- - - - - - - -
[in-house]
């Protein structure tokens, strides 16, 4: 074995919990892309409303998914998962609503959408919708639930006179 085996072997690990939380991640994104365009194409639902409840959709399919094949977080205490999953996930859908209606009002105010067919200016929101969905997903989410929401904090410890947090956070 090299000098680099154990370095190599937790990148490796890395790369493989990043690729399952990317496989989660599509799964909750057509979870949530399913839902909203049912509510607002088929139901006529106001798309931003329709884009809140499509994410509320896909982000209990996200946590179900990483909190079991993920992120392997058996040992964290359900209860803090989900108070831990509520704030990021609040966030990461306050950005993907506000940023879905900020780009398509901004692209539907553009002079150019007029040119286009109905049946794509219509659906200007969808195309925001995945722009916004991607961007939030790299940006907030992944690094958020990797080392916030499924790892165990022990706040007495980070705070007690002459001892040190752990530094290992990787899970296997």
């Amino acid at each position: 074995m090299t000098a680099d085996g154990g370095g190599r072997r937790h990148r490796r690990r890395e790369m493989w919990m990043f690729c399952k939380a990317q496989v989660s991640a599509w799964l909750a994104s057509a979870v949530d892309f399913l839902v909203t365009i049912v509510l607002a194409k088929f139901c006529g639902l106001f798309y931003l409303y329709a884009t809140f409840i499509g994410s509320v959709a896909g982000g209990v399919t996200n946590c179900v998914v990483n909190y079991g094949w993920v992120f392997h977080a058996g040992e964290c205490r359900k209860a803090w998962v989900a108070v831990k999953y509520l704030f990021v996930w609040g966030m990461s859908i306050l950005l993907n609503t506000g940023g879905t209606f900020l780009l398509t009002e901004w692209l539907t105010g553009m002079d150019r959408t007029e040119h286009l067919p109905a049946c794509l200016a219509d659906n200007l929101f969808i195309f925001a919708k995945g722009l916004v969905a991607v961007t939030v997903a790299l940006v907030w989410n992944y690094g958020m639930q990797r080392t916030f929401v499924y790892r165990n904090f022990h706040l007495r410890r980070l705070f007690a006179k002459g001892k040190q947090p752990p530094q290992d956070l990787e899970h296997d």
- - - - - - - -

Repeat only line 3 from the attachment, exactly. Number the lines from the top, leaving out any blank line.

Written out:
């Amino acid at each position: 074995m090299t000098a680099d085996g154990g370095g190599r072997r937790h990148r490796r690990r890395e790369m493989w919990m990043f690729c399952k939380a990317q496989v989660s991640a599509w799964l909750a994104s057509a979870v949530d892309f399913l839902v909203t365009i049912v509510l607002a194409k088929f139901c006529g639902l106001f798309y931003l409303y329709a884009t809140f409840i499509g994410s509320v959709a896909g982000g209990v399919t996200n946590c179900v998914v990483n909190y079991g094949w993920v992120f392997h977080a058996g040992e964290c205490r359900k209860a803090w998962v989900a108070v831990k999953y509520l704030f990021v996930w609040g966030m990461s859908i306050l950005l993907n609503t506000g940023g879905t209606f900020l780009l398509t009002e901004w692209l539907t105010g553009m002079d150019r959408t007029e040119h286009l067919p109905a049946c794509l200016a219509d659906n200007l929101f969808i195309f925001a919708k995945g722009l916004v969905a991607v961007t939030v997903a790299l940006v907030w989410n992944y690094g958020m639930q990797r080392t916030f929401v499924y790892r165990n904090f022990h706040l007495r410890r980070l705070f007690a006179k002459g001892k040190q947090p752990p530094q290992d956070l990787e899970h296997d």